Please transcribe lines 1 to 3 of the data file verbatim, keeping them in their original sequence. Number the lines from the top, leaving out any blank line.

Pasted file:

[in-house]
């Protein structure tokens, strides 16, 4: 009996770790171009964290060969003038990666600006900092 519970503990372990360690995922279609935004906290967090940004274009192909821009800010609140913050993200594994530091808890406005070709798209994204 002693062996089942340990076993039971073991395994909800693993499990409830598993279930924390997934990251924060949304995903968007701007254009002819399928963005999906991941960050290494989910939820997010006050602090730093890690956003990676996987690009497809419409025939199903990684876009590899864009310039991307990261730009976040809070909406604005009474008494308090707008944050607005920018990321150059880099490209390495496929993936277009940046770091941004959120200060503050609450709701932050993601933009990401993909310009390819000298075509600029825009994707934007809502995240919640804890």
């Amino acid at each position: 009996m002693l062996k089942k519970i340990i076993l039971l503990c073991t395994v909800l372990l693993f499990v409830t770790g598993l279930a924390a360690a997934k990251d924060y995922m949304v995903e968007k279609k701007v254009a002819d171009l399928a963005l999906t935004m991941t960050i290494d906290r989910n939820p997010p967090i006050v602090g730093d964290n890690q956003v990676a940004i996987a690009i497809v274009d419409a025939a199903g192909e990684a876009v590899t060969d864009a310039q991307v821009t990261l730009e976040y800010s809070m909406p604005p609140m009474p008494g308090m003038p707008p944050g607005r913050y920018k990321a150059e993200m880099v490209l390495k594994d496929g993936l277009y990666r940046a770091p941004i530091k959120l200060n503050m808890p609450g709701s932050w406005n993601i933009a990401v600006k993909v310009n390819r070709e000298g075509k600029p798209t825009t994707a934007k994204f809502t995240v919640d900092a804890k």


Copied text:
[in-house]
């Protein structure tokens, strides 16, 4: 009996770790171009964290060969003038990666600006900092 519970503990372990360690995922279609935004906290967090940004274009192909821009800010609140913050993200594994530091808890406005070709798209994204 002693062996089942340990076993039971073991395994909800693993499990409830598993279930924390997934990251924060949304995903968007701007254009002819399928963005999906991941960050290494989910939820997010006050602090730093890690956003990676996987690009497809419409025939199903990684876009590899864009310039991307990261730009976040809070909406604005009474008494308090707008944050607005920018990321150059880099490209390495496929993936277009940046770091941004959120200060503050609450709701932050993601933009990401993909310009390819000298075509600029825009994707934007809502995240919640804890």
């Amino acid at each position: 009996m002693l062996k089942k519970i340990i076993l039971l503990c073991t395994v909800l372990l693993f499990v409830t770790g598993l279930a924390a360690a997934k990251d924060y995922m949304v995903e968007k279609k701007v254009a002819d171009l399928a963005l999906t935004m991941t960050i290494d906290r989910n939820p997010p967090i006050v602090g730093d964290n890690q956003v990676a940004i996987a690009i497809v274009d419409a025939a199903g192909e990684a876009v590899t060969d864009a310039q991307v821009t990261l730009e976040y800010s809070m909406p604005p609140m009474p008494g308090m003038p707008p944050g607005r913050y920018k990321a150059e993200m880099v490209l390495k594994d496929g993936l277009y990666r940046a770091p941004i530091k959120l200060n503050m808890p609450g709701s932050w406005n993601i933009a990401v600006k993909v310009n390819r070709e000298g075509k600029p798209t825009t994707a934007k994204f809502t995240v919640d900092a804890k």